India - Part II Country Report - Handbook on Third-Party Funding in International Arbitration
Originally from Handbook on Third-Party Funding in International Arbitration
1.1. TPF Regime in India
1.1.1. Is TPF commonly used in your Jurisdiction? If yes, since when (is it a new trend or a well-established practice)?
TPF is a new concept in India. Active funding began only as recently as 2016 with only three known cases of funding– even the details of these three cases are not available in the public domain.
1.1.2. Please shortly describe the TPF market in your Jurisdiction. Is it dominated by local or international Funders, which type of Funders are active, which cases get typically funded? Is there any source on Funders (like the overview published by the German Bar)?
The TPF Market in India is still at a nascent stage. There are no Indian funders currently active. There have been a few approaches by a few international funders in the recent past. These have largely been limited to meetings with law firms and other such scoping engagements.
1.1.3. Are there any statutes or case law dealing with TPF or regulating Funders? If yes, please address these.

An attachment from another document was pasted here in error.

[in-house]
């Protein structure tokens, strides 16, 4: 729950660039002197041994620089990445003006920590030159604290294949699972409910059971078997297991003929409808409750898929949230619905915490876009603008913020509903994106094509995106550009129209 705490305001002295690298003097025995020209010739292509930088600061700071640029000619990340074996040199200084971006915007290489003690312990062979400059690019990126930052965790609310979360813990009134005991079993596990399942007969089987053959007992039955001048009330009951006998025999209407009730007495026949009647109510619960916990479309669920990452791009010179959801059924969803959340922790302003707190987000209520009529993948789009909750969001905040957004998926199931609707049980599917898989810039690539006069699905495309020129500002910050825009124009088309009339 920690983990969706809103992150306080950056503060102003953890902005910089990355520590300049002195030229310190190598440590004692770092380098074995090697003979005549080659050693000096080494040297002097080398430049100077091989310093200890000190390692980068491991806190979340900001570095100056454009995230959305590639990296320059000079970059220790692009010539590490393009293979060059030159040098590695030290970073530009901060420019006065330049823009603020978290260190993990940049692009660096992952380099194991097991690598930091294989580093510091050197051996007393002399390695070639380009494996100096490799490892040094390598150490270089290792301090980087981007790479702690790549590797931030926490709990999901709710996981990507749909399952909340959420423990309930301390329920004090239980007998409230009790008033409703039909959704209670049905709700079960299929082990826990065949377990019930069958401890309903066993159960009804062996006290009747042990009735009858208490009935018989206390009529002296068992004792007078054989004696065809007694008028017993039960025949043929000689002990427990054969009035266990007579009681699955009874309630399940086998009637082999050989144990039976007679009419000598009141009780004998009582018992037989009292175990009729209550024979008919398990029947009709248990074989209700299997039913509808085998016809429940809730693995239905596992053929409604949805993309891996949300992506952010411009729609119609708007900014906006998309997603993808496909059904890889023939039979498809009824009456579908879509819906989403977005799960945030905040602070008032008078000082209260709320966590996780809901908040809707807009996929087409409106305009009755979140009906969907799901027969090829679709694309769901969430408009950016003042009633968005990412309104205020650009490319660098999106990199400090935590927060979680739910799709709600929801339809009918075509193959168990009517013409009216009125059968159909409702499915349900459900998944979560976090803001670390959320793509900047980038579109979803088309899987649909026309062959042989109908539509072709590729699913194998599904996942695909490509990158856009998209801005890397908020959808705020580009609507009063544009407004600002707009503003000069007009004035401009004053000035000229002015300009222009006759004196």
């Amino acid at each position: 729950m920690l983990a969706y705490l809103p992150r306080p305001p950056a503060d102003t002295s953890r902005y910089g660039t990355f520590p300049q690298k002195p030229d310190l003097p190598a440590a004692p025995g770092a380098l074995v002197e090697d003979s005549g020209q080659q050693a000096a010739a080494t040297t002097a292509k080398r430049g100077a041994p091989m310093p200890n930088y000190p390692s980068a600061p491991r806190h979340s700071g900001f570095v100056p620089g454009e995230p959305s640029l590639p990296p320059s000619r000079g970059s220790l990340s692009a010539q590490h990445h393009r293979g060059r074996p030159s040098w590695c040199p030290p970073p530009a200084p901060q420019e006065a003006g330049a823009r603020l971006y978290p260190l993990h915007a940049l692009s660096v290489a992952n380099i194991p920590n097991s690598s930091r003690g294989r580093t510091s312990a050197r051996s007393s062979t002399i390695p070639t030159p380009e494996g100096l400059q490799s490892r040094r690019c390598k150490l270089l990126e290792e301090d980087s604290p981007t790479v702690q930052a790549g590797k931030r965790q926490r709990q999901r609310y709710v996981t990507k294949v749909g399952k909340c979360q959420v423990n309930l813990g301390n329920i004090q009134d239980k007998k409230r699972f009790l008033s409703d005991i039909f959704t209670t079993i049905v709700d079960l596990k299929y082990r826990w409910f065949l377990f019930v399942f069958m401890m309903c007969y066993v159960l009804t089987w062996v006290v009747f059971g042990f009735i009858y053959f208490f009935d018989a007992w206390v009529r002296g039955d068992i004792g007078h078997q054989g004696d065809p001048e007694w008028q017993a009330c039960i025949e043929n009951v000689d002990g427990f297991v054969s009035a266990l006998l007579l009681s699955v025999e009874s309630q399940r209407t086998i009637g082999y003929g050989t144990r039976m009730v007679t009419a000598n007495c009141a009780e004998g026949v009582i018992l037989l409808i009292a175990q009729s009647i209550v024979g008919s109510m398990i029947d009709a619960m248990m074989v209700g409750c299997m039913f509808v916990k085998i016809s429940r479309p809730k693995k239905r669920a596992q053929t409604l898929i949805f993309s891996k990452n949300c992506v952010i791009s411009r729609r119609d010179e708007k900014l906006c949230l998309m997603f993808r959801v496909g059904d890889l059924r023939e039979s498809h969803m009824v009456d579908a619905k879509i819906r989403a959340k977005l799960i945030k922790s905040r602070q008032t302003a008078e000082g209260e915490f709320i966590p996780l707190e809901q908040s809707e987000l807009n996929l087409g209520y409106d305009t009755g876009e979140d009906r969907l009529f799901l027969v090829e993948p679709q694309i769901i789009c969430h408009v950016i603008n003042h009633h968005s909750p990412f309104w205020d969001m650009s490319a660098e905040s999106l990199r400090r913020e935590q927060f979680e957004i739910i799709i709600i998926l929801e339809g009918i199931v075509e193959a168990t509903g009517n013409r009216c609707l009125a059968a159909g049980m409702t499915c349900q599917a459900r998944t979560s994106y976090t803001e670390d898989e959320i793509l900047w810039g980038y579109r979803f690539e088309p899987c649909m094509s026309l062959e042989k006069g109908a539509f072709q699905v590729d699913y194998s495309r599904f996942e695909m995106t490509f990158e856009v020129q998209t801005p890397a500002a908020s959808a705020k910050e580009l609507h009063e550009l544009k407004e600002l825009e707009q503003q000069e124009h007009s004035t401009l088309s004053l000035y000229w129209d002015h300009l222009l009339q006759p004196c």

There are no statutes or case laws that deal with TPF in India. There are also no specific guidelines or codes that are in place to regulate funding.
1.1.4. Are there any legal restrictions? To what extent do common law concepts like champerty, maintenance, barratry, or comparable civil law concepts as usury or prohibition of pactum de quota litis affect TPF? Can a law firm act as a Funder?
There is no outright bar on contracts of champerty and maintenance in India. Though Indian contract law is based on common law principles, there are some notable areas where it makes a departure – one such area is in relation to the English law bar on practices of champerty and maintenance which has been held to be inapplicable in India. An agreement to supply funds to carry on a suit in consideration of a share of the property/compensation paid, if recovered, would not be regarded as being, per se, opposed to public policy unless the agreement was shown to have been entered into for an improper object or to encourage litigation which, on the face of it, was unrighteous, or unless the agreement was in any way, unconscionable or extortionate.